In normal operation there will be layers of network support software. At a low level a processor must act as network master and control the flow, error correction, and housekeeping of the network. The network master will assign network SOM and EOM addresses on the network and control which units are allowed to write at a given time.
A low level software network operation will be to mark a section of memory for a DMA transfer, prepare the data, and queue up the request to send. When the master gives this unit permission to send the message, the CPU will set the serial/network coprocessor control bits to write rather than read, and initiate a serial transmission that will interrupt the CPU of both the sending and receiving units when it finishes.
In normal operation the serial/network coprocessor will be reading and echoing serial data, but it will not be making any memory access. When it sees its own SOM it begins writing from the serial port to memory. When it sees its own EOM it stops writing and interrupts the CPU. The CPU interrupt code will reset serial/network interrupt bit, process the serial data for error control, and reset the serial/network coprocessor. At a high level of network software control there will be words RX( and G!. RX( remotely executes a word by queueing up its execution vector for a remote CPU interrupt somewhere on the network. And G! queues up a write to a location in the global memory, the distributed shared memory. At the hardware levels these operations are supported by CPU interrupts and DMA transfers across the network.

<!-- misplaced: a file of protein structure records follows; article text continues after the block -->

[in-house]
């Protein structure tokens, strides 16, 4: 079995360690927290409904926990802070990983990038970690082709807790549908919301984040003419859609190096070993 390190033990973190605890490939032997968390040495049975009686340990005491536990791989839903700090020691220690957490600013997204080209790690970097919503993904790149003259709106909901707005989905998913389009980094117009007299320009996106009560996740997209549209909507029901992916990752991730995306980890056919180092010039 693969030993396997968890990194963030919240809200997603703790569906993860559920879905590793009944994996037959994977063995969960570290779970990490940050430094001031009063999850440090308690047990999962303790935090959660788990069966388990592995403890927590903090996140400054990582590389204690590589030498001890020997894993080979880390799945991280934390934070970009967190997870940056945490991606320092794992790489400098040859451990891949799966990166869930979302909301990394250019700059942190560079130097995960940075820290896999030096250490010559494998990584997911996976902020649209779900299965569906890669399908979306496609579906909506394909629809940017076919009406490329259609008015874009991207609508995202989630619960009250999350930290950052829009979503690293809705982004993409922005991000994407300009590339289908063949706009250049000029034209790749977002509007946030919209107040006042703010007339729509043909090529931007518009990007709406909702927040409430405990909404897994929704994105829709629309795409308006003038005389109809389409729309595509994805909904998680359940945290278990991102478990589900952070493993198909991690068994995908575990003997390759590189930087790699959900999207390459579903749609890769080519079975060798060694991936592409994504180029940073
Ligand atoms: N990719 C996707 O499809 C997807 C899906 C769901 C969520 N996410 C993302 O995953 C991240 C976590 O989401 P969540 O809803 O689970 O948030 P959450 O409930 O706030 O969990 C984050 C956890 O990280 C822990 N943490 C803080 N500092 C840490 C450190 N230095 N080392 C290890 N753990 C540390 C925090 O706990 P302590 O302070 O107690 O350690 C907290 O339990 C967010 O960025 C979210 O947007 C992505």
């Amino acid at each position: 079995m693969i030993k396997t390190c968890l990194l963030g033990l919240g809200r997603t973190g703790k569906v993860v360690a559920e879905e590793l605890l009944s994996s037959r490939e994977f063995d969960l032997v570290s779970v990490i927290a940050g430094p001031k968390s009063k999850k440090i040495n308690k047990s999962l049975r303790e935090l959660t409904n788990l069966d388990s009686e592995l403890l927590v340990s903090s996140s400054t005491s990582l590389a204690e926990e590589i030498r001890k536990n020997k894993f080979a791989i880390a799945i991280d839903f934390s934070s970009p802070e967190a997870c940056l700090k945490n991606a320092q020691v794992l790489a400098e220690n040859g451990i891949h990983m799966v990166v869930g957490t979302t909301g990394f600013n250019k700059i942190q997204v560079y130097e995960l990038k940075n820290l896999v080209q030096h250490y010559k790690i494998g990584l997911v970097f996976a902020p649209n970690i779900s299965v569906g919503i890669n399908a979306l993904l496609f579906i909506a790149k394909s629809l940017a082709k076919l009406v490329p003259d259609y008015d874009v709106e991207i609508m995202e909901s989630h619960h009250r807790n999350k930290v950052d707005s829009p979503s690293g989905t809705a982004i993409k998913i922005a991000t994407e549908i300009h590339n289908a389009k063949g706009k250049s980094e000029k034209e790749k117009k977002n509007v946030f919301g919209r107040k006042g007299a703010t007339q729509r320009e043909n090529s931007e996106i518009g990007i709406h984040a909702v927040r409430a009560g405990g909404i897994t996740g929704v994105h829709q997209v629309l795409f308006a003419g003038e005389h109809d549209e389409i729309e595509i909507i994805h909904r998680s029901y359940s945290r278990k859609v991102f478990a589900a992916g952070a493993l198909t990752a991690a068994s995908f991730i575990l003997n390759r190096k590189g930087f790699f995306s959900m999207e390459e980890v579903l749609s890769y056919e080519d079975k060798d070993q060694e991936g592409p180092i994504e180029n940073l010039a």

The serial/network coprocessor on the initial F21 prototypes will use the same clock as the analog and video coprocessors. A later version may use a separate pin for network clock input. There is an 11 bit counter that counts down the timing from the input clock. If a 14Mhz xtal is being used to generate NTSC video timing for the video processor this counter would provide a range from 14Mhz to 7Khz for the timing of the bits on the serial/network coprocessor. The upper limit for the video clock on the initial F21 prototype is 20Mhz, and tests will be made to see how fast the network interface can be clocked on F21. The internals of the serial/network coprocessor limit it to about 1Gbps, so the network clock signal and network i/o signal quality will determine the upper limit for serial/network operation.
Name abbr size address_pattern function Buffer 20 (internal) Buffer memory Data 20 (internal) Shift Address 21 (internal) Address memory Config Cn 20 1E8000 Specify configuration options Match SOM 20 1E4000 Start Of Message pattern Match EOM 20 1E2000 End Of Message patternThree of these registers can be read or written by the CPU by simply accessing that location in memory. The Buffer and Data registers are internal only, and are not set or read by the CPU. The CPU will also set the Address register in the serial/network coprocessor by executing a routine shown later that causes the serial/network coprocessor to grab an address from the CPU and place it in this register.
Addressable registers have the following formats: